A Libor trial case involving former employees at Deutsche Bank and Barclays is being heard by a London jury. They cleared former Deutsche employee Andreas Hauschild. A former star trader Christian Bittar and his peers at Barclays have already been convicted in this case.
What was the case?
Andreas Hauschild was a former managing director at Deutsche and Commerzbank. The London jury cleared him over the allegations that he involved bin plotting with a cartel to rig Libor in the euro swaps market. Libor is the mechanism used to set interest rates in the market. The Serious Fraud Office (SFO) brought charges against Hauschild, accusing him of conspiring with others at Deutsche Bank, Société Générale, Barclays and other banks to commit Libor fraud between 2005 and 2009.
The accused allegedly created a chat group that they would use to defraud and manipulate European interbank lending rate, called Euribor. UK prosecutors said that the accused wanted to become more competitive than their counterparties in a five-year rigging plot.
This case has already witnessed high profile convictions, including those of former Deutsche bank star trader Christian Bittar and three traders at Barclays, namely Carlo Palombo, Philippe Moryoussef and Colin Bermingham. They were allegedly helping their colleagues at Deutsche Bank London in manipulating the rates they submitted to make their own positions more lucrative, according to the SFO.
Extensive manipulation of interest rates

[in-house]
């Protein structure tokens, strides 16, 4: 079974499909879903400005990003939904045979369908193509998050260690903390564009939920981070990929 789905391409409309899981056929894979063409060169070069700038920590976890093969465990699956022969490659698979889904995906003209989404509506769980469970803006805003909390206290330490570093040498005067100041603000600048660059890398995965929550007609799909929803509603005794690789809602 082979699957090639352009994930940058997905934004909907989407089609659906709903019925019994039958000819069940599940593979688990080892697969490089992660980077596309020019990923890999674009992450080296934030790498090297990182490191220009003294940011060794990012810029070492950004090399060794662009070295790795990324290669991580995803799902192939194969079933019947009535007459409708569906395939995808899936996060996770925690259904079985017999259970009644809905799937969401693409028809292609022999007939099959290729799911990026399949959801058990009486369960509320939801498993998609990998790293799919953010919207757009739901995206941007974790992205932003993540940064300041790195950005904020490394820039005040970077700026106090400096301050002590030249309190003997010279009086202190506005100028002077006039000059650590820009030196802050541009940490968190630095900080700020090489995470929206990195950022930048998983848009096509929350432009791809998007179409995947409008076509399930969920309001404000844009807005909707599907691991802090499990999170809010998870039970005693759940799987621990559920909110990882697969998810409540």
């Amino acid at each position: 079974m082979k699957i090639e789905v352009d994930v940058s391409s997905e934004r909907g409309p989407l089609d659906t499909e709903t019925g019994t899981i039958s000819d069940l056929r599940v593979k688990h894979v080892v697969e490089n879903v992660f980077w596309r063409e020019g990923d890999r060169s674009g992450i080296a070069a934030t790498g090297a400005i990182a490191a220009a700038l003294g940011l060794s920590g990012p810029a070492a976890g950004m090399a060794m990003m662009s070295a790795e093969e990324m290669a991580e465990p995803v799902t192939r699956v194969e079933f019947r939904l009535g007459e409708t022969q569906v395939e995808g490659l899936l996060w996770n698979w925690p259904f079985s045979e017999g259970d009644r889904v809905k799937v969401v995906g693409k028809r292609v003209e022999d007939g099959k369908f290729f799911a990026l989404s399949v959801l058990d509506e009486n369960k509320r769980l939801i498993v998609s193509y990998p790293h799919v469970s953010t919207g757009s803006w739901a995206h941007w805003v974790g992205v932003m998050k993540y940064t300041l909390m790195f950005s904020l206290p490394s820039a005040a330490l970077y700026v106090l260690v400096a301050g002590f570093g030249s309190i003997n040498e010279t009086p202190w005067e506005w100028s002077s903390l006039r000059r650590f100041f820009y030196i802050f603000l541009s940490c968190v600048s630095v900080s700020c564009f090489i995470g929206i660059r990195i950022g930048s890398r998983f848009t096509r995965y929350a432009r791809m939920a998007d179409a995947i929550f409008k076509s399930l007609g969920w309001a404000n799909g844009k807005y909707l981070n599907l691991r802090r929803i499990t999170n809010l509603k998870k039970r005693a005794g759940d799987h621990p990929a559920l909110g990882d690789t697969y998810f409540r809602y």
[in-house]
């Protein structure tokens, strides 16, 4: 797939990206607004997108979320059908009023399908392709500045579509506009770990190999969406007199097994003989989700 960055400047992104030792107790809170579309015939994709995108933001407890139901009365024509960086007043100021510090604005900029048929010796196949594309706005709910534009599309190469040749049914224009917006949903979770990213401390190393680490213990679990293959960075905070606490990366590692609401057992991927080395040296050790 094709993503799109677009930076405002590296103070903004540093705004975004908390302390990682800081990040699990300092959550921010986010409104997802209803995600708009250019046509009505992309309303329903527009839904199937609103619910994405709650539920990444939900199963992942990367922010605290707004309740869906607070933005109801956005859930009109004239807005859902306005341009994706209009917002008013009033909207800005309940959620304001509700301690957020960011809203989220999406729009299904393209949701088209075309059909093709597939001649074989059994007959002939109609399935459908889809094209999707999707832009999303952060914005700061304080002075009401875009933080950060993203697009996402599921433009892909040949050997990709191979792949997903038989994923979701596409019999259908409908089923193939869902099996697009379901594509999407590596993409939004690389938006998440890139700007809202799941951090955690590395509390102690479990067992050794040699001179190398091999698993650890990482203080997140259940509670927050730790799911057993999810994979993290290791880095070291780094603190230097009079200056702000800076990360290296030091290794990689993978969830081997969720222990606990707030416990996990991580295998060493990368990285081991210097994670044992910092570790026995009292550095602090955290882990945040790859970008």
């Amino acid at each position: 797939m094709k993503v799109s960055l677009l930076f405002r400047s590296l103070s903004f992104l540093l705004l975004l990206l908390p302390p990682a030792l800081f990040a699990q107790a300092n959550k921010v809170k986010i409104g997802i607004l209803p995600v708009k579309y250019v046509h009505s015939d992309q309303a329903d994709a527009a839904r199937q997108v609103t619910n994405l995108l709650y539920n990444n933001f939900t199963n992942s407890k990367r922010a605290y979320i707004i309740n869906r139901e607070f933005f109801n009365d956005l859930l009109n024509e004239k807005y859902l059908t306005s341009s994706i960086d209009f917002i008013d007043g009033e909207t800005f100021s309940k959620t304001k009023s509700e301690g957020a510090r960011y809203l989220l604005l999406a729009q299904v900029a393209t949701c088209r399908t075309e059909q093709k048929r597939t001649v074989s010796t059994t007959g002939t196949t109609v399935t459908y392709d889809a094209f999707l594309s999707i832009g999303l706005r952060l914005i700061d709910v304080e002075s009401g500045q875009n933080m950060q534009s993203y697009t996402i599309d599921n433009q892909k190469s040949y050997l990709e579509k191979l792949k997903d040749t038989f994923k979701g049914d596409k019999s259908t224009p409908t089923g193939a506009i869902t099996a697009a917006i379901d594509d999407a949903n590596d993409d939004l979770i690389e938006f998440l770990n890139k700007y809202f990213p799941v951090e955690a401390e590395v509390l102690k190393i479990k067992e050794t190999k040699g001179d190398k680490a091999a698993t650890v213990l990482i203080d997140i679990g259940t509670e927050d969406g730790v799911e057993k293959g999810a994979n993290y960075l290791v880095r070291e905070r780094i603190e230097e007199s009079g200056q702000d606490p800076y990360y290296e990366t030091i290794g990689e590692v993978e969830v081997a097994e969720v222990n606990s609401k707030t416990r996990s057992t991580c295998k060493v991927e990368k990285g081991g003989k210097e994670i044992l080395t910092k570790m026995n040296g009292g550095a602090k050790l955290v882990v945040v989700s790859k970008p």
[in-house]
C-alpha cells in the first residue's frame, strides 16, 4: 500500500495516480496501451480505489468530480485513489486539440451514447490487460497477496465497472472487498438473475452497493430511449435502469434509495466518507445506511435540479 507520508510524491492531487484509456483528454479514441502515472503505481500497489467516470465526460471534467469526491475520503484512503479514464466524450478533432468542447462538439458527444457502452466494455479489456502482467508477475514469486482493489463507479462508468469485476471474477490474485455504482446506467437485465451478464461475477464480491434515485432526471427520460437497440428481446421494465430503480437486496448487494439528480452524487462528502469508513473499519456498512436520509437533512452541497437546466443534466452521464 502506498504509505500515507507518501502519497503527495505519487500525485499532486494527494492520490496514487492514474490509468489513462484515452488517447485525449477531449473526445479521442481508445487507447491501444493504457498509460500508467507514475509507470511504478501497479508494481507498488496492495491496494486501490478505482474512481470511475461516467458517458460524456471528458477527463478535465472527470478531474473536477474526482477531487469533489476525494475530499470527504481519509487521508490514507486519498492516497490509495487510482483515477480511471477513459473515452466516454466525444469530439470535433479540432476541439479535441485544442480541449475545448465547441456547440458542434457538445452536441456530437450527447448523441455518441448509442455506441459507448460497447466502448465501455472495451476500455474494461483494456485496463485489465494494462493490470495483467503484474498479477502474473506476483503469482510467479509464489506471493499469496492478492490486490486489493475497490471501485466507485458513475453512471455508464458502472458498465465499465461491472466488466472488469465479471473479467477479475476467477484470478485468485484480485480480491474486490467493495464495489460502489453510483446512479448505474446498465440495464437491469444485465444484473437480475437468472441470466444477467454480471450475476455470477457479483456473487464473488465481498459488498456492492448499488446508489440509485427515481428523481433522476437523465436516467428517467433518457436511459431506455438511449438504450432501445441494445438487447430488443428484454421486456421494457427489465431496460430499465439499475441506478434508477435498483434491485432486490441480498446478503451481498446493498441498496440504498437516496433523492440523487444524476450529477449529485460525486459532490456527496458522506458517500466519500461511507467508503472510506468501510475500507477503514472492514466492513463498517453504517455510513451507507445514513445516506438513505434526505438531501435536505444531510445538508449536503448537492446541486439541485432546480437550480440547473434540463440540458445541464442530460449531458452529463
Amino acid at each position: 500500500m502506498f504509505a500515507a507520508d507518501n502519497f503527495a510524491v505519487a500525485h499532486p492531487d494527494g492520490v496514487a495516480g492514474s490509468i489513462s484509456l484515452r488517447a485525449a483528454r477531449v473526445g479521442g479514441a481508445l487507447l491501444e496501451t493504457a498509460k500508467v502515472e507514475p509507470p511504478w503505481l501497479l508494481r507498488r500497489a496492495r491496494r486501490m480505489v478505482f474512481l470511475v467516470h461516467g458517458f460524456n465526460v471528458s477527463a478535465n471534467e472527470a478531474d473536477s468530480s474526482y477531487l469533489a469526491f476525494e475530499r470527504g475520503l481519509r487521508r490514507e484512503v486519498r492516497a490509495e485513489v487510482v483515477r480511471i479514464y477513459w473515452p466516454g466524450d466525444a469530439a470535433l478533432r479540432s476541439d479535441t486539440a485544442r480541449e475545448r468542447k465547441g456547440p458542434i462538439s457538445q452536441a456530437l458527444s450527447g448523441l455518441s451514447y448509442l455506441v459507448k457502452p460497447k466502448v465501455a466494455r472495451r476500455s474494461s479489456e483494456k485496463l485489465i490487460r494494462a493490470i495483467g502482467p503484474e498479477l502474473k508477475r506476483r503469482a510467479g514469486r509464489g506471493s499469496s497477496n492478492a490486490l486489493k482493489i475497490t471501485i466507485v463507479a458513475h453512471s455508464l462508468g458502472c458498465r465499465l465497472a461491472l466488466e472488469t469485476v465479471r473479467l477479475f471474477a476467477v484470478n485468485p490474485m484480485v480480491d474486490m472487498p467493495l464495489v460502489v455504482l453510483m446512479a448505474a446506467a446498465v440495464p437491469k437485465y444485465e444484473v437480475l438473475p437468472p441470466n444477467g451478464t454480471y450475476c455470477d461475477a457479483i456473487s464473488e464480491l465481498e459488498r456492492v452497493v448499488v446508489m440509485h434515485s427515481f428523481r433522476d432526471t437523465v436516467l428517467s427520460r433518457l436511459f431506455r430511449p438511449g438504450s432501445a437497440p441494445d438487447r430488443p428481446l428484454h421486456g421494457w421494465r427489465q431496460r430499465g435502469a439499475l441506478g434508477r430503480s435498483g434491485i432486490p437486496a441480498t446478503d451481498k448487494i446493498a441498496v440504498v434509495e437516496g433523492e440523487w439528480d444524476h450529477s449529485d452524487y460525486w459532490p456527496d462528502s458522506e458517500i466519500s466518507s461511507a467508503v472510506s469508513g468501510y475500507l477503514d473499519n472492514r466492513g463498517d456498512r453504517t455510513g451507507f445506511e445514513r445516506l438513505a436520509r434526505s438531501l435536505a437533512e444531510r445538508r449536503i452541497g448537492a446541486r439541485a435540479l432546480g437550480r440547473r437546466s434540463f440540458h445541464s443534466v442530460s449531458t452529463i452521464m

Bittar’s chat messages to Hauschild’s team, which was responsible for submission of rates, were included in the court papers. Bittar was considered a gifted moneymaker for the bank. He sent a text to Hauschild’s team saying, “Thx for your help on the fixing – was much better than I hoped for!”. A Hauschild team member replied, “my pleasure.” In another message, Bittar was asking for “favors on the fixings” to which the same employee responded by saying that they will try their best.
The UK court overturned the accusations on Hauschild, saying that the jury found insufficient proofs for a realistic conviction against Hauschild after looking at the same evidence. Hauschild later released a statement, saying that he has always claimed his innocence of the charges brought against him. He noted that he is pleased that the jury did not bring any charges against him as the last few years have been very difficult for him.
Regulators around the world have fined brokers and banks around $9 billion and charged 30 people in cases related to fixing of interest rate like Libor.